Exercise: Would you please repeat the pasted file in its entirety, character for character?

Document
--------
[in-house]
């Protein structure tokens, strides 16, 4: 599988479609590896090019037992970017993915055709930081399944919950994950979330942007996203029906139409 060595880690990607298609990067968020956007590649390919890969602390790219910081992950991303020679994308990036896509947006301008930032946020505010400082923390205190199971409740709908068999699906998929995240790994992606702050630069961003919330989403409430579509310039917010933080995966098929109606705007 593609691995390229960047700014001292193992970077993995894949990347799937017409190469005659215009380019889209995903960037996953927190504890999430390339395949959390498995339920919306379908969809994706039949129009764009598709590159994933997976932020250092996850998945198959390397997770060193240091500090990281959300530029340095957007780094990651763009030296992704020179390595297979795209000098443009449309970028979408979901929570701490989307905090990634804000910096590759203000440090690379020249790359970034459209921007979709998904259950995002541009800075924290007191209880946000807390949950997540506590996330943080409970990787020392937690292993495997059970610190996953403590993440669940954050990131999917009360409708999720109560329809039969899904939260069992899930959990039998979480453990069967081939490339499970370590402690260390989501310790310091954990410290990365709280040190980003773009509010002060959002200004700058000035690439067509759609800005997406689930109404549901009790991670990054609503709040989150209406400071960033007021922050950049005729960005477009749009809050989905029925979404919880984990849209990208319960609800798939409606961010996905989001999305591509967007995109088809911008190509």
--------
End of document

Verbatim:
[in-house]
């Protein structure tokens, strides 16, 4: 599988479609590896090019037992970017993915055709930081399944919950994950979330942007996203029906139409 060595880690990607298609990067968020956007590649390919890969602390790219910081992950991303020679994308990036896509947006301008930032946020505010400082923390205190199971409740709908068999699906998929995240790994992606702050630069961003919330989403409430579509310039917010933080995966098929109606705007 593609691995390229960047700014001292193992970077993995894949990347799937017409190469005659215009380019889209995903960037996953927190504890999430390339395949959390498995339920919306379908969809994706039949129009764009598709590159994933997976932020250092996850998945198959390397997770060193240091500090990281959300530029340095957007780094990651763009030296992704020179390595297979795209000098443009449309970028979408979901929570701490989307905090990634804000910096590759203000440090690379020249790359970034459209921007979709998904259950995002541009800075924290007191209880946000807390949950997540506590996330943080409970990787020392937690292993495997059970610190996953403590993440669940954050990131999917009360409708999720109560329809039969899904939260069992899930959990039998979480453990069967081939490339499970370590402690260390989501310790310091954990410290990365709280040190980003773009509010002060959002200004700058000035690439067509759609800005997406689930109404549901009790991670990054609503709040989150209406400071960033007021922050950049005729960005477009749009809050989905029925979404919880984990849209990208319960609800798939409606961010996905989001999305591509967007995109088809911008190509």